Mozi Malware Botnet Deactivated by Mysterious Kill-Switch, DDoS Threats Remain

The Mozi malware botnet, a notorious distributed denial of service (DDoS) threat that targeted IoT devices since its emergence in 2019, abruptly went dark in August, leaving cybersecurity experts and authorities puzzled. The unexpected halt in Mozi’s activities occurred after an enigmatic entity initiated a kill switch on September 27, 2023, effectively deactivating all the infected bots.

Mozi specialized in exploiting known vulnerabilities or weak default passwords to compromise a wide range of IoT devices, including routers, digital video recorders, and other internet-connected gadgets. It incorporated these devices into a decentralized peer-to-peer network, with communication facilitated through BitTorrent’s distributed hash table (DHT) protocol.

There is a significant decline in Mozi’s activity, commencing on August 8, 2023, with operations grinding to a halt in India. Subsequently, on August 16, 2023, a similar abrupt cessation of activities was observed in China, the botnet’s country of origin. The mysterious and decisive move came on September 27, 2023, when an unidentified actor sent a series of UDP messages to all Mozi bots, instructing them to download an update via HTTP.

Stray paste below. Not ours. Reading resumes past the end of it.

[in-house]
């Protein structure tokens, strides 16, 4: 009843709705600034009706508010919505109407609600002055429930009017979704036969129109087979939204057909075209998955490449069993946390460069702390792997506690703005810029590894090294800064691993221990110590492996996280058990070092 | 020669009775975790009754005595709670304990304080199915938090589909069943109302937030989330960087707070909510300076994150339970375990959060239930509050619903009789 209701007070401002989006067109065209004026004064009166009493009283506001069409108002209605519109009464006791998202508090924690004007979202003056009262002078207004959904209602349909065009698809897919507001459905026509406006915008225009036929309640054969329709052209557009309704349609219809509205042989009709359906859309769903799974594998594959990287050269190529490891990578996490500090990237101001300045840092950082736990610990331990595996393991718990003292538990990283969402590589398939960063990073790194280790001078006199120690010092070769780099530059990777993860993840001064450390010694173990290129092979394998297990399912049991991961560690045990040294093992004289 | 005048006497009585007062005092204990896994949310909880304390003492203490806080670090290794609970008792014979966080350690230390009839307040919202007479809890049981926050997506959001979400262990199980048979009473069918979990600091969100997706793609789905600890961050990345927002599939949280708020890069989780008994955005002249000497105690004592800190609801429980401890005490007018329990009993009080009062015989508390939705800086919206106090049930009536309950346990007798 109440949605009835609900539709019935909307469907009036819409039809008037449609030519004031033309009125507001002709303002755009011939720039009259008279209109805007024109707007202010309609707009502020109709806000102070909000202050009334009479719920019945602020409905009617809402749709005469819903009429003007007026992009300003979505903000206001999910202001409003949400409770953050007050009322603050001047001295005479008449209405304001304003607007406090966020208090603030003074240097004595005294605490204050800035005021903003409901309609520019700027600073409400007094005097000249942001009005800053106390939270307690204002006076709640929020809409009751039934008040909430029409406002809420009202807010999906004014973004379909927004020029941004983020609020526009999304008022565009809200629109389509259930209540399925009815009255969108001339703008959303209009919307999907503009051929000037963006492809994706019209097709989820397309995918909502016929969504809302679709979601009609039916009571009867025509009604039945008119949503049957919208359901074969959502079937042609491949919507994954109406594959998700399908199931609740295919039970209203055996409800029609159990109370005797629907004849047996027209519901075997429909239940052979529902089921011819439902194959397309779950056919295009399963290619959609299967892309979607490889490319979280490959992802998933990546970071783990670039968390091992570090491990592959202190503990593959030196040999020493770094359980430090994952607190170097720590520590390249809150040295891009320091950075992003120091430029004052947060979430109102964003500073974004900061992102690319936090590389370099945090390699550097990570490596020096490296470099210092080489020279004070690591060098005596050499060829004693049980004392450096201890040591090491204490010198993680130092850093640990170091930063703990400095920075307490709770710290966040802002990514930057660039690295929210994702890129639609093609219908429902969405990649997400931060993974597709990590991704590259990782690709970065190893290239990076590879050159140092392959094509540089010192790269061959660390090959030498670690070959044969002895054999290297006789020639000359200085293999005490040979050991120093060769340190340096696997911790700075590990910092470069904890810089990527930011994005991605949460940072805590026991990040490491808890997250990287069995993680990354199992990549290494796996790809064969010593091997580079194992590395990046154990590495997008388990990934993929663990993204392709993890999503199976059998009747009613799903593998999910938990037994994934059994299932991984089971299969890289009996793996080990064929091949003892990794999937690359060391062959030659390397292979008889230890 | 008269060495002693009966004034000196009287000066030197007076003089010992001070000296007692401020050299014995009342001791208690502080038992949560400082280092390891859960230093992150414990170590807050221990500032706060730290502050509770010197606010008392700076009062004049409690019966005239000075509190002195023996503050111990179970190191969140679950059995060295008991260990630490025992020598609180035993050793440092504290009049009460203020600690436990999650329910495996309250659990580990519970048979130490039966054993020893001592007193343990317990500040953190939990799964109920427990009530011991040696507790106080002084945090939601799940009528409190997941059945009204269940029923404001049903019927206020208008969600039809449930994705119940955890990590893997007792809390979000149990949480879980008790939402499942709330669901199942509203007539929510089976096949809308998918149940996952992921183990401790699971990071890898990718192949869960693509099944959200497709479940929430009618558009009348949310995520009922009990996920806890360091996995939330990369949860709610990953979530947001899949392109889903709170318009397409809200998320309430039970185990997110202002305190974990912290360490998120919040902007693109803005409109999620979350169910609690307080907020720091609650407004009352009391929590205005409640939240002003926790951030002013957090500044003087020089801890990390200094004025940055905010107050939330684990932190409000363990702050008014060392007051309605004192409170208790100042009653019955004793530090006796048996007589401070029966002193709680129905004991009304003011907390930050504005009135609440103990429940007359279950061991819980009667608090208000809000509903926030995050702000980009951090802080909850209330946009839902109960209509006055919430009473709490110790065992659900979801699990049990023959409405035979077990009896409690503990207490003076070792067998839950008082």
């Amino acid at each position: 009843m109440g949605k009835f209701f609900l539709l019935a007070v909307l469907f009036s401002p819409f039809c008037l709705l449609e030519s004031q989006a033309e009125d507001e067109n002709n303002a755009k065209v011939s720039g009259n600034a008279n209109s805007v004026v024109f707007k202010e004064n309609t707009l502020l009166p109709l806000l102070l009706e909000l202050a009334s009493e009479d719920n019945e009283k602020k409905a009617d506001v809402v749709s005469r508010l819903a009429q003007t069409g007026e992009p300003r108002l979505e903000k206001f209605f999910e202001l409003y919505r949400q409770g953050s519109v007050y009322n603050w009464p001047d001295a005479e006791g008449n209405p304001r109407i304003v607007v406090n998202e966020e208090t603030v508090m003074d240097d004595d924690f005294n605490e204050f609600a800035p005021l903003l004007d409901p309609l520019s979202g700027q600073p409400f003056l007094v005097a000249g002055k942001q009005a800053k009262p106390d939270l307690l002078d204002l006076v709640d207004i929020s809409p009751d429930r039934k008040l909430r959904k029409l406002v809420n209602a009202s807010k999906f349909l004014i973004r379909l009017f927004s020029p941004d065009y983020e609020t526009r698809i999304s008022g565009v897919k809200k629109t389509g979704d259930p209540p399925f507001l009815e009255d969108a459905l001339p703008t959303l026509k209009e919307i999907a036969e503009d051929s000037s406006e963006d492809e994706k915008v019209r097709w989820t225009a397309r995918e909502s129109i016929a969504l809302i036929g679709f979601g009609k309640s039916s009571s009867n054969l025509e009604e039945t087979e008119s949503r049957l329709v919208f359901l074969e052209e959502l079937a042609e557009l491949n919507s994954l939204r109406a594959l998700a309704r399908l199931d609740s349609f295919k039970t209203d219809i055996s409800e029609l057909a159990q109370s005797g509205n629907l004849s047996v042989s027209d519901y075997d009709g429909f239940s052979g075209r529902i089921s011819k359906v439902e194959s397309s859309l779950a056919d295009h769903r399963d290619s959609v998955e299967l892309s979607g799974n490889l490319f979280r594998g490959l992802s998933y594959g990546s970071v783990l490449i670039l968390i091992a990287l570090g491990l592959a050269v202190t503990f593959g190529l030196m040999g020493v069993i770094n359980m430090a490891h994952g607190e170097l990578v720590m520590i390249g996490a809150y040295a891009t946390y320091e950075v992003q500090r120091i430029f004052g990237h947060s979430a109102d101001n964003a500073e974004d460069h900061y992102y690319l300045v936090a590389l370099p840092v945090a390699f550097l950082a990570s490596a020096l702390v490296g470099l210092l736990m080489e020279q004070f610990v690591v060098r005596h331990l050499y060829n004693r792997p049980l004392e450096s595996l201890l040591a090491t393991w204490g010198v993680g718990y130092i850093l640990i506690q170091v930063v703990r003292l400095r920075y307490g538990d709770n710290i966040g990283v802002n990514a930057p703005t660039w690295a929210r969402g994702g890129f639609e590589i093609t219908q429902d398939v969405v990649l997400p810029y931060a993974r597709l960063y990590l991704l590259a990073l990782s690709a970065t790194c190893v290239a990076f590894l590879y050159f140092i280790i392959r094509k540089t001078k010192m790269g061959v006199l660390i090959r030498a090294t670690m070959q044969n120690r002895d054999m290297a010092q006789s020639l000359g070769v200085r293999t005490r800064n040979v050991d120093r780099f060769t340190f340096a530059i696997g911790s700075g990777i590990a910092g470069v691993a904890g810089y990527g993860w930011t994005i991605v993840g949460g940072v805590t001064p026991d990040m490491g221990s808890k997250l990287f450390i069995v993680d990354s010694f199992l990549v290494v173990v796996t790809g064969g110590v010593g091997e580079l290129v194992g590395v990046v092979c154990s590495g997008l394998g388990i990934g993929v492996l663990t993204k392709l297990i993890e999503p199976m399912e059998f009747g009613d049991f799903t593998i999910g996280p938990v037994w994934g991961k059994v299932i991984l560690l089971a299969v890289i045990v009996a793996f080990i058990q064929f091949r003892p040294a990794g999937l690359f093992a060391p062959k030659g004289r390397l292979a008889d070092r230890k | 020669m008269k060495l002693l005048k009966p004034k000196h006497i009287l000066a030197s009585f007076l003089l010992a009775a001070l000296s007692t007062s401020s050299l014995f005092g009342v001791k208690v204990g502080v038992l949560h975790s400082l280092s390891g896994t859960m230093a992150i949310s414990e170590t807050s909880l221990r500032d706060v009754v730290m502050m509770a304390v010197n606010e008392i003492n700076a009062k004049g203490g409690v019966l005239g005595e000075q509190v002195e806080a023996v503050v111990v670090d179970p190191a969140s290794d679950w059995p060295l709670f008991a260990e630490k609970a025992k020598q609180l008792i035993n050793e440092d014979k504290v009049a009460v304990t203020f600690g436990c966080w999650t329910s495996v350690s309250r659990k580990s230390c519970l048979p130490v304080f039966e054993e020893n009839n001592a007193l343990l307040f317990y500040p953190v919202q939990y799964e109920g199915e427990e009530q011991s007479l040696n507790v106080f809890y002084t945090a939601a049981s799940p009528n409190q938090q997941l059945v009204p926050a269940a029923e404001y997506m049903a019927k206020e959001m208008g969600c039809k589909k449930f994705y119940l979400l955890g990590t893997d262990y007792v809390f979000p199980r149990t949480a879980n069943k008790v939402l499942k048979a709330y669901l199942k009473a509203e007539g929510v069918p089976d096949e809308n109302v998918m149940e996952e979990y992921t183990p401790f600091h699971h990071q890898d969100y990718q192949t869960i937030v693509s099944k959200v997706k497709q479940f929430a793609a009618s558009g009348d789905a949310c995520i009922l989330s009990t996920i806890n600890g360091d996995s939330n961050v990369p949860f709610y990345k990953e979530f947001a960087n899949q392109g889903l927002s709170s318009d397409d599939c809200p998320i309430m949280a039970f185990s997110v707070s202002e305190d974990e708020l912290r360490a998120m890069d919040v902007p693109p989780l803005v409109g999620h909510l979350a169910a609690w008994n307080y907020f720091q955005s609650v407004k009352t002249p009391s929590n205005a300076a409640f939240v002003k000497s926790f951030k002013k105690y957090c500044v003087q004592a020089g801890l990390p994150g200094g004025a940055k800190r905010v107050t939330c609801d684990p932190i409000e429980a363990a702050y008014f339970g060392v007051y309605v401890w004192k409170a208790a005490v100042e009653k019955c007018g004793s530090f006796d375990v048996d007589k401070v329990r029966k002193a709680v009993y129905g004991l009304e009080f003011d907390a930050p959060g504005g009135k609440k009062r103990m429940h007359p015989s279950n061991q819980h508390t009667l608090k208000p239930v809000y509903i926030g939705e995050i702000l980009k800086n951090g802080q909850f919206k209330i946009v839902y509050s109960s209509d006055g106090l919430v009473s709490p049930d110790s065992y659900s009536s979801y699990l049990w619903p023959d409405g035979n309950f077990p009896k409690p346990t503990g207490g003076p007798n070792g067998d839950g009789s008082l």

This action resulted in a cascade of consequences, including the termination of the Mozi malware process, the disabling of specific system services (such as sshd and dropbear), replacement of the Mozi file, execution of device configuration commands, blocking access to various ports, and establishing a foothold for the new payload.

One intriguing aspect of this takedown is that the entity behind it chose to maintain persistence for the new payload, which also possessed the capability to ping a remote server for tracking purposes. This implies a well-coordinated and controlled effort to dismantle the botnet.

There is similarities between the original Mozi code and the binaries used in the takedown. Notably, the takedown binaries featured the correct private keys for signing the payload, suggesting the potential involvement of the original botnet creators and/or Chinese law enforcement. However, this aspect of the operation remains shrouded in mystery.

While the disruption of the Mozi botnet is a positive development, the threat of DDoS attacks originating from other malware botnets continues to loom large. Cybersecurity experts emphasize the importance of regular device updates and the use of strong passwords. As the cybersecurity landscape evolves, it is crucial for users to remain vigilant and proactive in securing their IoT devices and networks to protect against the ever-persistent threat of DDoS attacks.